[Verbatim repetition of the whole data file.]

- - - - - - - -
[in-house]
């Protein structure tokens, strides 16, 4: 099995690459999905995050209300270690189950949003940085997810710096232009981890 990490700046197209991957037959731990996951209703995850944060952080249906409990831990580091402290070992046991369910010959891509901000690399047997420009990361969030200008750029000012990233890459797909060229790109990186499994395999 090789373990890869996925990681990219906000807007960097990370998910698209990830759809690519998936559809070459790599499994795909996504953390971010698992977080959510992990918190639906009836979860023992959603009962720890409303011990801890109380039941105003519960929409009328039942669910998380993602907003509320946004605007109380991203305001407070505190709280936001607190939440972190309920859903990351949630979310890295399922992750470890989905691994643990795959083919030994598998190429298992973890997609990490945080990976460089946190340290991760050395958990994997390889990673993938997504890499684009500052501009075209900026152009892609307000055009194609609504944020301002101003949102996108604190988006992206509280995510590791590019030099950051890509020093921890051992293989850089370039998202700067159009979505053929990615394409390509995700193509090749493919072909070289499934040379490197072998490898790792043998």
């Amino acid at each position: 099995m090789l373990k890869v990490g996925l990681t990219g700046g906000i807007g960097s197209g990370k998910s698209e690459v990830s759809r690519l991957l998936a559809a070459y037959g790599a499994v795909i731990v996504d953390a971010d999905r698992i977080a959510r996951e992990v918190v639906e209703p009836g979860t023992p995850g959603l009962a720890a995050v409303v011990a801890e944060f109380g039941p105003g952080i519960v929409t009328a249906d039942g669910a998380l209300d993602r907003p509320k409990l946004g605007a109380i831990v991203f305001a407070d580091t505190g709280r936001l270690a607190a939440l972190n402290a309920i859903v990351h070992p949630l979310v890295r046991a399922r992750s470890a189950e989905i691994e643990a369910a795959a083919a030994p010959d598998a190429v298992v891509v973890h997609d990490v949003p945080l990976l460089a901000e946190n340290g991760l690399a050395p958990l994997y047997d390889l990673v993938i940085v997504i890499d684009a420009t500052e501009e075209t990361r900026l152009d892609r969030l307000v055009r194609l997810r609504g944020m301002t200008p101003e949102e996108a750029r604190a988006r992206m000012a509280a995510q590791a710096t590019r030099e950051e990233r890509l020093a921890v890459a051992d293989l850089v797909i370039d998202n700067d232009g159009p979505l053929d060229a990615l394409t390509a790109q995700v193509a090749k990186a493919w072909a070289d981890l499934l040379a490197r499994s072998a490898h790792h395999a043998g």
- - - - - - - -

[in-house]
């Protein structure tokens, strides 16, 4: 099995690459999905995050209300270690189950949003940085997810710096232009981890 990490700046197209991957037959731990996951209703995850944060952080249906409990831990580091402290070992046991369910010959891509901000690399047997420009990361969030200008750029000012990233890459797909060229790109990186499994395999 090789373990890869996925990681990219906000807007960097990370998910698209990830759809690519998936559809070459790599499994795909996504953390971010698992977080959510992990918190639906009836979860023992959603009962720890409303011990801890109380039941105003519960929409009328039942669910998380993602907003509320946004605007109380991203305001407070505190709280936001607190939440972190309920859903990351949630979310890295399922992750470890989905691994643990795959083919030994598998190429298992973890997609990490945080990976460089946190340290991760050395958990994997390889990673993938997504890499684009500052501009075209900026152009892609307000055009194609609504944020301002101003949102996108604190988006992206509280995510590791590019030099950051890509020093921890051992293989850089370039998202700067159009979505053929990615394409390509995700193509090749493919072909070289499934040379490197072998490898790792043998």
């Amino acid at each position: 099995m090789l373990k890869v990490g996925l990681t990219g700046g906000i807007g960097s197209g990370k998910s698209e690459v990830s759809r690519l991957l998936a559809a070459y037959g790599a499994v795909i731990v996504d953390a971010d999905r698992i977080a959510r996951e992990v918190v639906e209703p009836g979860t023992p995850g959603l009962a720890a995050v409303v011990a801890e944060f109380g039941p105003g952080i519960v929409t009328a249906d039942g669910a998380l209300d993602r907003p509320k409990l946004g605007a109380i831990v991203f305001a407070d580091t505190g709280r936001l270690a607190a939440l972190n402290a309920i859903v990351h070992p949630l979310v890295r046991a399922r992750s470890a189950e989905i691994e643990a369910a795959a083919a030994p010959d598998a190429v298992v891509v973890h997609d990490v949003p945080l990976l460089a901000e946190n340290g991760l690399a050395p958990l994997y047997d390889l990673v993938i940085v997504i890499d684009a420009t500052e501009e075209t990361r900026l152009d892609r969030l307000v055009r194609l997810r609504g944020m301002t200008p101003e949102e996108a750029r604190a988006r992206m000012a509280a995510q590791a710096t590019r030099e950051e990233r890509l020093a921890v890459a051992d293989l850089v797909i370039d998202n700067d232009g159009p979505l053929d060229a990615l394409t390509a790109q995700v193509a090749k990186a493919w072909a070289d981890l499934l040379a490197r499994s072998a490898h790792h395999a043998g």